Top 5 Health Benefits of Garlic
As if you need another reason to love garlic: it’s also good for you!
The world loves garlic. For thousands of years, this amazing superfood has been used by cultures around the world to stay healthy and combat everything from the common cold to heart disease. Only recently, has modern medicine begun to recognize and study the health benefits of the world’s most popular cooking ingredient: garlic!
Today, scientists believe the key to many of garlic’s potential health benefits lies in allicin, an oily chemical compound found in the garlic bulb. Allicin is also what gives garlic it’s pungent smell. When the garlic cloves are cut, the sulfur in the allicin is released, along with that familiar garlic smell. It’s thought that the release of allicin, a sulfur-containing compound, is an evolutionary trait meant to act as a deterrent to pests while the garlic bulb is underground.
Want to learn more about the health benefits of garlic? Take a look at this list of Top 5 Health Benefits of Garlic to learn more.
Garlic is rich in nutrients
A diet rich in nutrients is key to staying healthy. Of course, some foods contain more nutrients than others. Garlic packs a mighty punch when it comes to beneficial nutrients like vitamins and minerals. The next time you add garlic to your dinner, know that you’re getting a healthy dose of vitamins and minerals like vitamin B6 and C, and manganese, selenium, iron, copper and potassium.
It’s these rich nutrients that may contribute to garlic’s immune boosting qualities. Vitamin B6, or pyridoxine, helps reduce the risk of heart disease, and other cardiovascular diseases, while minerals like iron and manganese promote energy and neurological function.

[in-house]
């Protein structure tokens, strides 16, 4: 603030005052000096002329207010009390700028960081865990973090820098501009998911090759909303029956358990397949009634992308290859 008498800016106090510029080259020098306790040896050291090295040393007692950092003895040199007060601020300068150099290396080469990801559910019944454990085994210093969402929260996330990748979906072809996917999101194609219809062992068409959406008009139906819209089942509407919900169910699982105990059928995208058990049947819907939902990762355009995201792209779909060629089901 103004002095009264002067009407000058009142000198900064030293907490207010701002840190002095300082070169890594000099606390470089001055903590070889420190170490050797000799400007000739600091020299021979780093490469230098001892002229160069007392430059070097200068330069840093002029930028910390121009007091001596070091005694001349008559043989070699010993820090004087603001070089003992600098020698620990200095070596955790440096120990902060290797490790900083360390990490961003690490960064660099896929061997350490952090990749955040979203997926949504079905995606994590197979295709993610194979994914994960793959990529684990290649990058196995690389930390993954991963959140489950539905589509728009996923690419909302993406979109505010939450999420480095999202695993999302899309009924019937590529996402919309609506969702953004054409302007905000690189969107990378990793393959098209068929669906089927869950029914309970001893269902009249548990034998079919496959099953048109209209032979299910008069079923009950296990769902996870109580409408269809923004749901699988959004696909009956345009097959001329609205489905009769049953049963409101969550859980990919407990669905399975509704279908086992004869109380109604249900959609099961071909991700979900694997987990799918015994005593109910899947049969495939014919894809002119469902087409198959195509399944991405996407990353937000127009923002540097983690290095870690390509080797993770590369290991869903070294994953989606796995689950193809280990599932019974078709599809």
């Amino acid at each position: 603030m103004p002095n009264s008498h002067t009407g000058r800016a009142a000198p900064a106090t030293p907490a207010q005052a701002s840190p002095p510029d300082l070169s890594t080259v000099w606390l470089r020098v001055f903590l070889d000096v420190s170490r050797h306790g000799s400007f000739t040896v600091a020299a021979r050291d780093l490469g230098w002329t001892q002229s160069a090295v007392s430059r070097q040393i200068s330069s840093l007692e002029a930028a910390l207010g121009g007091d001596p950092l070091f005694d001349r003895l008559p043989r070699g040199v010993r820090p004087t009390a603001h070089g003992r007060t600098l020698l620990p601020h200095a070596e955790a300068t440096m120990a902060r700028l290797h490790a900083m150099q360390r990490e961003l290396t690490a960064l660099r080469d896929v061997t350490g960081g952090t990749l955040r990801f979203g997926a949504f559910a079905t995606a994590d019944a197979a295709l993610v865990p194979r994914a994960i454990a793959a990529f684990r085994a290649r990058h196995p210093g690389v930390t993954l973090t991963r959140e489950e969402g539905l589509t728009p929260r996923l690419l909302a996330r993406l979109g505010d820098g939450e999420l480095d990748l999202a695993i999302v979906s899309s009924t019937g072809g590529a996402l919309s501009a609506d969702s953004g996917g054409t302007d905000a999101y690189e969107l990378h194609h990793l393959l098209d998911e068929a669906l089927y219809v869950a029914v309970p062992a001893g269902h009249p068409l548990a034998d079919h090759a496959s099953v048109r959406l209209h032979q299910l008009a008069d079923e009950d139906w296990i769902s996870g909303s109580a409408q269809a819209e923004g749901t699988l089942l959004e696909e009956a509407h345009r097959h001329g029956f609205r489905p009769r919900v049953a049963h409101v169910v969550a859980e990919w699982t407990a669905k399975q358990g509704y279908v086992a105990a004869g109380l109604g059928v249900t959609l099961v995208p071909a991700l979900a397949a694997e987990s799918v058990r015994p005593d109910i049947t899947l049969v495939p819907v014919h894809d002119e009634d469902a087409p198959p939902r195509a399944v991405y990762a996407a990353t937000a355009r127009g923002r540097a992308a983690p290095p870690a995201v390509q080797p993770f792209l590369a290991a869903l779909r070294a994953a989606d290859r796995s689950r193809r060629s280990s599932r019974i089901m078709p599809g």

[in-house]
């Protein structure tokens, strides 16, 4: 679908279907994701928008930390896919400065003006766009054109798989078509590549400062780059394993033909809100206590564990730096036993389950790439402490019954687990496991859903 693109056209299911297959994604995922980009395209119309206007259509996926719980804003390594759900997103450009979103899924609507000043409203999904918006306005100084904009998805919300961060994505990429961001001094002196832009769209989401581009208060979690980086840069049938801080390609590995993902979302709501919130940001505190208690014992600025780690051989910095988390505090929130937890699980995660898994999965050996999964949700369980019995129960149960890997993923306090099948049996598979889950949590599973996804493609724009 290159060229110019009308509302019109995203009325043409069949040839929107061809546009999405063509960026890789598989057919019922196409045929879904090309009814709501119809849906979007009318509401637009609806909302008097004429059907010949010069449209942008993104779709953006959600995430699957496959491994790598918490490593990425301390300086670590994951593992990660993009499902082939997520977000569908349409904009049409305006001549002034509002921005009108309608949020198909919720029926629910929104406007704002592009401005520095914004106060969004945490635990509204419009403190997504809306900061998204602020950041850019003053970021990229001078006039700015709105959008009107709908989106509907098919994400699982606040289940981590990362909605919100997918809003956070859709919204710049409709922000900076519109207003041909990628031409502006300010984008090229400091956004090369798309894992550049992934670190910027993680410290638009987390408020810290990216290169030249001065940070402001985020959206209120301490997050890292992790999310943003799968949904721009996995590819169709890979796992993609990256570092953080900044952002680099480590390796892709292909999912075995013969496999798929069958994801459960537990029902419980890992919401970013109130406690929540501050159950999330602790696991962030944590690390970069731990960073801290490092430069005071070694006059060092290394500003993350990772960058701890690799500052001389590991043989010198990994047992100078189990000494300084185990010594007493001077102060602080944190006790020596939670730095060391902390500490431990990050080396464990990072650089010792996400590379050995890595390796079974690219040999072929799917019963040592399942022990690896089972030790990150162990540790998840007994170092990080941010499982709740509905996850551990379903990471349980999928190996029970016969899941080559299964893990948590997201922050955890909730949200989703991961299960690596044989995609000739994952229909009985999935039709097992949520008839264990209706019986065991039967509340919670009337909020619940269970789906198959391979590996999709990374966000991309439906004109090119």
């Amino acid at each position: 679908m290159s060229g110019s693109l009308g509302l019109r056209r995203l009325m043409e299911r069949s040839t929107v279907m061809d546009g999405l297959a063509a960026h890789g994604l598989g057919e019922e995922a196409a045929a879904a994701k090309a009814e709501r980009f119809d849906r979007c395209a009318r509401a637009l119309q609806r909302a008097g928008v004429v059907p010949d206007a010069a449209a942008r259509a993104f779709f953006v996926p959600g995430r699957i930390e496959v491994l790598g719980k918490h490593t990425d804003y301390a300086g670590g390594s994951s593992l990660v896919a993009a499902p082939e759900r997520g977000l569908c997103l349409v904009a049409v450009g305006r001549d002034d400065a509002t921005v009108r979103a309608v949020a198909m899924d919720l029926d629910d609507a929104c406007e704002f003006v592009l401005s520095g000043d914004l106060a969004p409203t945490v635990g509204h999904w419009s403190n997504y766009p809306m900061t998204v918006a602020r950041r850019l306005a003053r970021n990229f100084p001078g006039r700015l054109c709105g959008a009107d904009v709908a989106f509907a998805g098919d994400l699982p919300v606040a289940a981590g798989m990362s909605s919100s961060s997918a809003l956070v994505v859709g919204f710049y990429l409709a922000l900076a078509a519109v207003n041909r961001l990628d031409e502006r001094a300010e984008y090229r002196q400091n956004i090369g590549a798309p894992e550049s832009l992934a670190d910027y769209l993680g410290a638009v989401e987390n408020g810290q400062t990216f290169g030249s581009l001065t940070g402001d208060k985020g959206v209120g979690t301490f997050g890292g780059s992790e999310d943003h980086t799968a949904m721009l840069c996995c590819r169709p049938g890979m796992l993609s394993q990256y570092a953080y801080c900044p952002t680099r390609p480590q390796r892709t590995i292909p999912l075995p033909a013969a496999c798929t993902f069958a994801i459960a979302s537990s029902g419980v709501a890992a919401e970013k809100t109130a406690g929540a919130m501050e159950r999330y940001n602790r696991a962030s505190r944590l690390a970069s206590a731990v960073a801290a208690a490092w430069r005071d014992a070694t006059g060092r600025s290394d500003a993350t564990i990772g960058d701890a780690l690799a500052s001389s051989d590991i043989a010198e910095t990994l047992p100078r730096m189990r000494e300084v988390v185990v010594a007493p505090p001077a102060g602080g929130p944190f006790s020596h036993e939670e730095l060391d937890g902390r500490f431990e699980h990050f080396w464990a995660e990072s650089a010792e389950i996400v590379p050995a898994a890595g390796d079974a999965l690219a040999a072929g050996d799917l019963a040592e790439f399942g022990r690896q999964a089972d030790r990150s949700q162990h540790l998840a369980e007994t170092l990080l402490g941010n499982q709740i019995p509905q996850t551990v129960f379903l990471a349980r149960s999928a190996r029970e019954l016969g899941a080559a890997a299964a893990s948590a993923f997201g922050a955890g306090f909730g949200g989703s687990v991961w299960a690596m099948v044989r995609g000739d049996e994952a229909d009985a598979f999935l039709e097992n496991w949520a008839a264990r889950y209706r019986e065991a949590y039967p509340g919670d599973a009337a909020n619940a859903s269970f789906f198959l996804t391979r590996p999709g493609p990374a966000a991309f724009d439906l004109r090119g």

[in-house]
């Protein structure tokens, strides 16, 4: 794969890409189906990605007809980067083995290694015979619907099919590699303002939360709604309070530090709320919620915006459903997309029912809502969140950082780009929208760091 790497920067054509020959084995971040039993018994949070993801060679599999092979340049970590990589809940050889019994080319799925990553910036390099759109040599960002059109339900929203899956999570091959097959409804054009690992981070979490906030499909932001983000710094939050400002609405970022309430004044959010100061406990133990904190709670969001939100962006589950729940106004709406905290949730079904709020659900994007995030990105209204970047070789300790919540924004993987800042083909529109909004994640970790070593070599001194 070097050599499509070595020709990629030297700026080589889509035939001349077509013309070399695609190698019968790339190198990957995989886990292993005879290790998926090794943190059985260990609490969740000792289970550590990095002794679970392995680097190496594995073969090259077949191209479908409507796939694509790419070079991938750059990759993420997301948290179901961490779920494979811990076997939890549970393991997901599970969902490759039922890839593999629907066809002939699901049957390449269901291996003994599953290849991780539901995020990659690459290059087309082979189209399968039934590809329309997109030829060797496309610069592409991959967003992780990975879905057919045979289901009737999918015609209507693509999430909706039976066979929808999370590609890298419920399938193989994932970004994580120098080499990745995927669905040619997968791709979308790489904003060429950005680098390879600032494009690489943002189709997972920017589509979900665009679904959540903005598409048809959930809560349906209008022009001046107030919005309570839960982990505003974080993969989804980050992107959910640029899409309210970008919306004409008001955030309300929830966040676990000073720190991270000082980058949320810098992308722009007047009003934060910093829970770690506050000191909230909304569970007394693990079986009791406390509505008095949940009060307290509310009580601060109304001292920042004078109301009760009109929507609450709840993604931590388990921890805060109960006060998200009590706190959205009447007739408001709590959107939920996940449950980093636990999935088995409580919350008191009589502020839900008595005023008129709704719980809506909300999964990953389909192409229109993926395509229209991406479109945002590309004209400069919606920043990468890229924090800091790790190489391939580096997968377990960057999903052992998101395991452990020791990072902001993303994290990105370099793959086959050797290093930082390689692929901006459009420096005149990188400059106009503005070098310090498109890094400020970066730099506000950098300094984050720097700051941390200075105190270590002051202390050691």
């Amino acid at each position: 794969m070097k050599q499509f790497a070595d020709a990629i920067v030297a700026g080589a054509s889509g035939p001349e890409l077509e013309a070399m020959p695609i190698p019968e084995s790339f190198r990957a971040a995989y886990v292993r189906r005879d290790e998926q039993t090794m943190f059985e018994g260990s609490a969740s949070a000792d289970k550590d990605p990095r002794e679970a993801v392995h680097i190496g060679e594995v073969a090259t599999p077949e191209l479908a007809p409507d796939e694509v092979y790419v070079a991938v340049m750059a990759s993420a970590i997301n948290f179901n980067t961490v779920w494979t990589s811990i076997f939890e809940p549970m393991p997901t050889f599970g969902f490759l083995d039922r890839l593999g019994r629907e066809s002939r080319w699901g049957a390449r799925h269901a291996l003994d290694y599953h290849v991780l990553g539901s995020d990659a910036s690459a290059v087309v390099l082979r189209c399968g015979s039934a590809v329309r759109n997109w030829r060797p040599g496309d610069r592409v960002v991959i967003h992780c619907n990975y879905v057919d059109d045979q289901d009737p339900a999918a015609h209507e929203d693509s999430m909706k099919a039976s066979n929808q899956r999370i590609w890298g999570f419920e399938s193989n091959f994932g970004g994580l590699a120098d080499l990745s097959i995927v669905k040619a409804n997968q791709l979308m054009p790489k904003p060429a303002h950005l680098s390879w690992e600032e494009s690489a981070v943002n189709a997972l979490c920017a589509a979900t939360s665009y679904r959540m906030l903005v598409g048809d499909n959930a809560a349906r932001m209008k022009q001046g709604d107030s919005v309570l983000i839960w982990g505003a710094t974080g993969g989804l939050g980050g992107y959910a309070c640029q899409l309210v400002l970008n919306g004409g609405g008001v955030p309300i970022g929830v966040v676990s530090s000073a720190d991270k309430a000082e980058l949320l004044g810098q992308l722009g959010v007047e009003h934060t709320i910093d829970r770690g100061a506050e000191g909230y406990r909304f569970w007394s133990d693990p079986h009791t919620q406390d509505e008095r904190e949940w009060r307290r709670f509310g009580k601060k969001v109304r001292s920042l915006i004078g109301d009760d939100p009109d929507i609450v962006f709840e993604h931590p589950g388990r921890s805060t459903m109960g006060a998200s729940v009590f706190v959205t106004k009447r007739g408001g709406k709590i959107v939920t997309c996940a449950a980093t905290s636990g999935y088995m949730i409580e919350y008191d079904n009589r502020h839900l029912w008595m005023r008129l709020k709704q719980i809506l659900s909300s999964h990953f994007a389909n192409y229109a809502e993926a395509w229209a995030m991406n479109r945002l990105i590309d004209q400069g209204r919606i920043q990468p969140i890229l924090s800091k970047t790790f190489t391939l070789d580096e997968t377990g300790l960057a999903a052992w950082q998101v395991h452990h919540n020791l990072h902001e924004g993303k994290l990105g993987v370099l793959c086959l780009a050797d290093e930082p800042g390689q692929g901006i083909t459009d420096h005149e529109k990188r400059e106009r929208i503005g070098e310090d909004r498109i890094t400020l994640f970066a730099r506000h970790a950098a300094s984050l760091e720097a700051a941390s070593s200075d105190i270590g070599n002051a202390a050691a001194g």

Garlic boosts immunity
Garlic was used as far back as ancient Greece to boost immunity and ward off disease. Hippocrates, considered the Father of medicine, and for whom the Hippocratic Oath is named, used garlic as a cleansing agent, in addition to fighting other ailments.
Only recently, however, have these ancient medical theories been put to the test. Studies are currently underway to see if garlic does indeed boost immunity, as ancient societies were certain it did. Preliminary scientific studies indicate that raw garlic may be better at boosting immunity than cooked garlic.
Garlic works as an anti-inflammatory
Inflammatory issues like arthritis are a major concern for millions of people. To help relieve the pain associated with arthritis, The Arthritis Foundation, a nonprofit organization assisting those that live with this debilitating disease, recommends garlic as part of an anti-inflammatory diet.
The Foundation notes that garlic, “...contains diallyl disulfide, an anti-inflammatory compound that limits the effects of pro-inflammatory cytokines. Therefore, garlic can help fight inflammation and may even help prevent cartilage damage from arthritis.”
Garlic lowers blood pressure and improves cardiovascular health
Nearly half of all Americans have high blood pressure. Persistent high blood pressure is a serious condition that can lead to heart attacks, strokes, and kidney disease. Some studies have found that garlic may lower blood pressure, particularly in hypertensive patients. It is thought that garlic acts as an agent to reduce stiffness in the arteries to help lower blood pressure.
Is Black Garlic good for you?
Aged garlic is a potent source of antioxidants
Antioxidants are believed to neutralize dangerous free radicals in our body and reduce the inflammation that can lead to diseases like heart disease, and some cancers. Incorporating foods into our diets that are rich in antioxidants may help reduce these risks.
Aged garlic, or black garlic, as it’s known, is garlic that has been fermented by heating whole bulbs under high temperature conditions over a period of several weeks. It is believed that this fermentation process causes black garlic to have a higher concentration of antioxidants than raw garlic.
What are the minerals in garlic?
Garlic is rich in minerals including potassium, calcium, magnesium, manganese, iron, zinc, and selenium.